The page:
WASHINGTON — The Trump administration plans to announce on Friday that it will allow the sale of armed drones to other nations and bypass part of an international weapons export control agreement that the United States helped forge more than three decades ago, congressional aides said.
Administration officials have been debating for years over how to sell armed drones despite clauses in the agreement, known as the Missile Technology Control Regime, that prevent its 35 members from doing so. The administration announced in 2018 that it was expanding drone sales, but has not been able to do so because of the limits set by the deal.
The agreement is not legally binding and is treated as an understanding among its member nations.
But bypassing one part of the pact could undermine the agreement in general and encourage other nations to selectively ignore or reinterpret clauses that they find inconvenient. The Trump administration has shown disdain for the concept of international agreements and has withdrawn from several major ones that previous administrations had negotiated with world powers, including the Paris climate accord and the Iran nuclear deal.
Some American officials have been frustrated by the export ban on large drones, including Peter Navarro, a White House trade adviser who advocates greater arms sales, as well as aides on the National Security Council and Pentagon officials who help oversee arms exports.
They argue that American companies must be able to sell the large drones to compete with China, which is not a member of the arms control agreement. A Chinese company, Chengdu Aircraft Industry Group, has developed a drone, the Wing Loong II, that has the same abilities as the MQ-9 Reaper, made by General Atomics, based in San Diego.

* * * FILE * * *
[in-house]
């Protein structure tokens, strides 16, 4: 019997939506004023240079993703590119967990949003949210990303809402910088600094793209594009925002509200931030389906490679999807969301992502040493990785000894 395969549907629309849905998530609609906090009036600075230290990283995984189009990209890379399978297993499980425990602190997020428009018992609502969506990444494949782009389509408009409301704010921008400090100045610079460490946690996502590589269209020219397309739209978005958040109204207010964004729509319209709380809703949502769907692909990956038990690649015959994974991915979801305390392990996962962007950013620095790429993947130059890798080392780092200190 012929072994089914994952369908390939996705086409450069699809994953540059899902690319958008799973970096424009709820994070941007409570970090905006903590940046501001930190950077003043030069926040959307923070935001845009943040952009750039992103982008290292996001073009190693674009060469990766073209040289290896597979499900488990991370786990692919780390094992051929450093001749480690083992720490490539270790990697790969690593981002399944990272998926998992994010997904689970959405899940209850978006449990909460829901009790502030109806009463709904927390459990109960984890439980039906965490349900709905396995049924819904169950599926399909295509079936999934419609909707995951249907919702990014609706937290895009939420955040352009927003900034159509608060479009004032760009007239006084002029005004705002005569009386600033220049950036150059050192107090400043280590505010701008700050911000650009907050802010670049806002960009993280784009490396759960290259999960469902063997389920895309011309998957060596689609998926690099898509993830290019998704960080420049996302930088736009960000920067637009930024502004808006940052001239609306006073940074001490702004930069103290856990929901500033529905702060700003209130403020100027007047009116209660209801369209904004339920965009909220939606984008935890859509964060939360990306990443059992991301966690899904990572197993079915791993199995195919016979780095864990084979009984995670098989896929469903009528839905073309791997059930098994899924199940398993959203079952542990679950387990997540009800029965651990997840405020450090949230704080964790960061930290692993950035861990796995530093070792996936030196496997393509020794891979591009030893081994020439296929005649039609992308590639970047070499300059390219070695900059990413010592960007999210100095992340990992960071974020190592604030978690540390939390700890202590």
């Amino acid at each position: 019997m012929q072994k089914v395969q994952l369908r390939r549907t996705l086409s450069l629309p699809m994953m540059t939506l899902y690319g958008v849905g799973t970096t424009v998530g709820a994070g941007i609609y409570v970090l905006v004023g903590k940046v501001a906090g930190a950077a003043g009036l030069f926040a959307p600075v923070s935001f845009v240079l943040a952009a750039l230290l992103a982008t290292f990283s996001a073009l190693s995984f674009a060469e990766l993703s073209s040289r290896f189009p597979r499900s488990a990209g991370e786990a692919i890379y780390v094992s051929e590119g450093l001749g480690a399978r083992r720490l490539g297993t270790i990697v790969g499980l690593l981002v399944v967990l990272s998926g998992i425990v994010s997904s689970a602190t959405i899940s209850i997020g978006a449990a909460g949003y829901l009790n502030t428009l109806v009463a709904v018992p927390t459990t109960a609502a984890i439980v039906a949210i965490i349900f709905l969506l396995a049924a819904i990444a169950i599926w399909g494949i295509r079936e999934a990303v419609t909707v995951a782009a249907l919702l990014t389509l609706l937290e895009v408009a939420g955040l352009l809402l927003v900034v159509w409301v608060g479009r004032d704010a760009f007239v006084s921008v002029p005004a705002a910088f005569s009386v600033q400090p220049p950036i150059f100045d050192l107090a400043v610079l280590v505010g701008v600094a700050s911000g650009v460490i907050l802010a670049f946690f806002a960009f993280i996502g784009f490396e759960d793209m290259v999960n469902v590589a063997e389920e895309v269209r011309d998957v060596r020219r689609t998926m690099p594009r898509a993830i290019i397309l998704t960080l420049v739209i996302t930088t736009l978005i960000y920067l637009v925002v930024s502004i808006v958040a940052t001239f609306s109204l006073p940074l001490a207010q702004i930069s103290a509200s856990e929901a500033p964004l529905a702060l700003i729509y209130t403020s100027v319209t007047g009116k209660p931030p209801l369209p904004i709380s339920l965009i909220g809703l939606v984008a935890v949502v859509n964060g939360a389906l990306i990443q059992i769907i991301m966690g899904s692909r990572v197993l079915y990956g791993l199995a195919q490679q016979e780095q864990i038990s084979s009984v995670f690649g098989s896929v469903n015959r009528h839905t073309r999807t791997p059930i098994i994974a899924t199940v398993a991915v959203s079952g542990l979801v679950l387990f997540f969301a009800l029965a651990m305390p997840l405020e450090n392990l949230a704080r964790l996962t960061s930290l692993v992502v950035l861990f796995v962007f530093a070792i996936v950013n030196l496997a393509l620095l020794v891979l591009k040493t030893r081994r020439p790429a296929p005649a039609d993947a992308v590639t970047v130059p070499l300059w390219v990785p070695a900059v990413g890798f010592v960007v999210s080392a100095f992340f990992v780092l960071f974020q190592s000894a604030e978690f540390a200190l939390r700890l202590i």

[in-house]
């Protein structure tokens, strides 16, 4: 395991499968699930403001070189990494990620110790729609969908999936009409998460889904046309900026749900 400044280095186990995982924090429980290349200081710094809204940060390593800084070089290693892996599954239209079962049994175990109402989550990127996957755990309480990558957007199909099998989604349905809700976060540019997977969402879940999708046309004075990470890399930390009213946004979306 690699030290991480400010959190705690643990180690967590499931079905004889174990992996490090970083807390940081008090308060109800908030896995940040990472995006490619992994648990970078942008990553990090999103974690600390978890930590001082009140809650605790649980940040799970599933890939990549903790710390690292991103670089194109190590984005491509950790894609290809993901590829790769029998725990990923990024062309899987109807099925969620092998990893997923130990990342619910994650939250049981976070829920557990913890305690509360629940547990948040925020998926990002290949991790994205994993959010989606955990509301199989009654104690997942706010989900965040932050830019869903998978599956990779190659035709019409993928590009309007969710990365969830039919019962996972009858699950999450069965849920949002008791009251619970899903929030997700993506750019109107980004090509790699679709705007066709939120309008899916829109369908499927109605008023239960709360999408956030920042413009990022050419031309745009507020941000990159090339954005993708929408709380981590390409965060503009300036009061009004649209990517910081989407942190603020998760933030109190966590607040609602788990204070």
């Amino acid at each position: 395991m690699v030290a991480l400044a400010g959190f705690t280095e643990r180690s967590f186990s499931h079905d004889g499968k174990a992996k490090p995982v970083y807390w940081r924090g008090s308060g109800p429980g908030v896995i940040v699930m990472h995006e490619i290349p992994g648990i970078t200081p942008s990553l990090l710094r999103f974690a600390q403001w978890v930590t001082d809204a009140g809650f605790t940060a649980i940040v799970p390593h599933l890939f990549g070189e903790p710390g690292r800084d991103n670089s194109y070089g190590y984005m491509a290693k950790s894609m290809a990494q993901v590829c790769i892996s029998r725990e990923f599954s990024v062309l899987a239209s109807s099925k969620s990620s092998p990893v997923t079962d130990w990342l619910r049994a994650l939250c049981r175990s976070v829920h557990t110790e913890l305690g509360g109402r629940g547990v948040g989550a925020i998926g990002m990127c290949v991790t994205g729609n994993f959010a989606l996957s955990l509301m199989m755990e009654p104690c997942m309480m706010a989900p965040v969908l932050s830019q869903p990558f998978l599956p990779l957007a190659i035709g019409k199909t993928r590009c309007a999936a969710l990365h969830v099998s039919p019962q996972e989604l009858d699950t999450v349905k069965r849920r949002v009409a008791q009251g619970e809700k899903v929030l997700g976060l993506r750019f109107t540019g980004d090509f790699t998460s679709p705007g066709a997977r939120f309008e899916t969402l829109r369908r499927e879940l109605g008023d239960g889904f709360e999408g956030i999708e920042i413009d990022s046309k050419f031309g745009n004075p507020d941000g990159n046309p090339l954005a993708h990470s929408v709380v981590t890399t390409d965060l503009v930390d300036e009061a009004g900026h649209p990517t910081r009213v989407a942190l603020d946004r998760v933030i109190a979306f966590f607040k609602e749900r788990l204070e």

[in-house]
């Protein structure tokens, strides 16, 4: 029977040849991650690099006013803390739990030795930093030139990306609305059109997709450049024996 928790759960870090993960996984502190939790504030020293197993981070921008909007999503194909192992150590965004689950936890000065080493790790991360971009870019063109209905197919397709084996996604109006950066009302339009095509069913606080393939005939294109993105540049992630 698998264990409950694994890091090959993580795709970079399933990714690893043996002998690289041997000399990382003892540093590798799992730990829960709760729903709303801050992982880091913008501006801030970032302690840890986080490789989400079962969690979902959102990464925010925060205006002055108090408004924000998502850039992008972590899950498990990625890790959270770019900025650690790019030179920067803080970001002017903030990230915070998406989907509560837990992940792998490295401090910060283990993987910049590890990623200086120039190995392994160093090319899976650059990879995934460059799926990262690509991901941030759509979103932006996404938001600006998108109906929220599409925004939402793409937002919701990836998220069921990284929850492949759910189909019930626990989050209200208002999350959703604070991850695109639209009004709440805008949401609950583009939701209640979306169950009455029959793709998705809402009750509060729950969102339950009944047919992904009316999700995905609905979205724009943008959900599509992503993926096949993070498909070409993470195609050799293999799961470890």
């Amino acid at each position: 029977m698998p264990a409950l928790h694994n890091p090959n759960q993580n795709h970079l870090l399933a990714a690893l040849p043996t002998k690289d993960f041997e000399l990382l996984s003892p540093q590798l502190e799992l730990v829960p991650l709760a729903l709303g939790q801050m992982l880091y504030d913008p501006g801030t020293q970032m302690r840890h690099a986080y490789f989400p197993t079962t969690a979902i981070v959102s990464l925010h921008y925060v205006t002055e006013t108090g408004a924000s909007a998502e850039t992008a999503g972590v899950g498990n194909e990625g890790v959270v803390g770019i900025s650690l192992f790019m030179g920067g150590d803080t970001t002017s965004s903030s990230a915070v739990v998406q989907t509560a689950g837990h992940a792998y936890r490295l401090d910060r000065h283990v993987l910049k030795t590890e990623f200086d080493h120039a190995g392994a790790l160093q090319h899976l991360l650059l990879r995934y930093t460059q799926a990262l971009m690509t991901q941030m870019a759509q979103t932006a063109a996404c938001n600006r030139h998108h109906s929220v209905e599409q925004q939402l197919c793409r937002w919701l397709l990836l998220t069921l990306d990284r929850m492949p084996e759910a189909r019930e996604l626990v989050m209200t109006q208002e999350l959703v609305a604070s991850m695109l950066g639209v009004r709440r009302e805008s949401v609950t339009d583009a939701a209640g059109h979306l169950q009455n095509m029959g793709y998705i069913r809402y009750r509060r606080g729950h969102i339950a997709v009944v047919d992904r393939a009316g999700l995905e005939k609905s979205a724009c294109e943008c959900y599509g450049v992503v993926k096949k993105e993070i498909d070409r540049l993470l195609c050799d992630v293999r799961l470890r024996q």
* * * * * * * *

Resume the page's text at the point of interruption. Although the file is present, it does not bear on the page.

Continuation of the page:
This year, General Atomics stepped up its lobbying efforts with the administration and Congress to persuade the government to allow sales of the Reaper, whose export is banned by the international agreement, a congressional aide said.
The State Department did not return an email seeking comment.
Some lawmakers have been concerned about the yearslong effort among administration officials to bypass the ban. Several Middle Eastern nations are eager to buy drones capable of carrying large payloads, including Saudi Arabia and the United Arab Emirates, both of which started a devastating air war in Yemen that has led to thousands of civilian deaths.
Lawmakers from both parties have tried to block the Trump administration and some American companies — Raytheon in particular — from selling arms to those two nations. Their militaries have used American bombs in the Yemen war, leading to widespread criticism of the United States by human rights groups. In May 2019, Secretary of State Mike Pompeo bypassed a congressional freeze on sales of $8.1 billion of arms to the two countries with an emergency declaration that might have been illegal.
Lawmakers have imposed a freeze on a package of Predator drones to the United Arab Emirates, though those machines are not the Reaper model whose export is banned by the arms agreement.
Arms exports, particularly to Gulf Arab nations, have led to some of the biggest clashes between the Trump administration and Congress. Administration officials have been discussing whether to end a decades-old process for congressional review of proposed sales.
Officials in the State Department and Pentagon who work on nonproliferation issues have pushed back internally on efforts by other officials to bypass the ban in the international agreement, which covers drones capable of carrying at least 500 kilograms, or over 1,100 pounds, of weapons over 300 kilometers, about 186 miles. Those officials and some lawmakers argue that other countries or companies can copy the technology once they are in possession of the drones and start making their own.
The United States has already quietly bypassed the arms agreement to give licenses to American companies to sell banned drones in at least four instances, mainly to NATO ally nations, a congressional aide said.
Besides countries in the Middle East, ones in East Asia and Central and Eastern Europe are likely to ask to buy the drones. Reuters reported last month that the United States was considering bypassing the arms agreement to sell larger drones.
The Missile Technology Control Regime was established in 1987 by the United States, Canada, Germany, France, Italy, Japan and Britain to stop the proliferation of nuclear weapons. The pact, which now includes 35 member nations, restricts the exports of missiles and their components. It has been credited with slowing down missile development programs in countries like Egypt and Iraq.
Michael LaForgia and Pranshu Verma contributed reporting.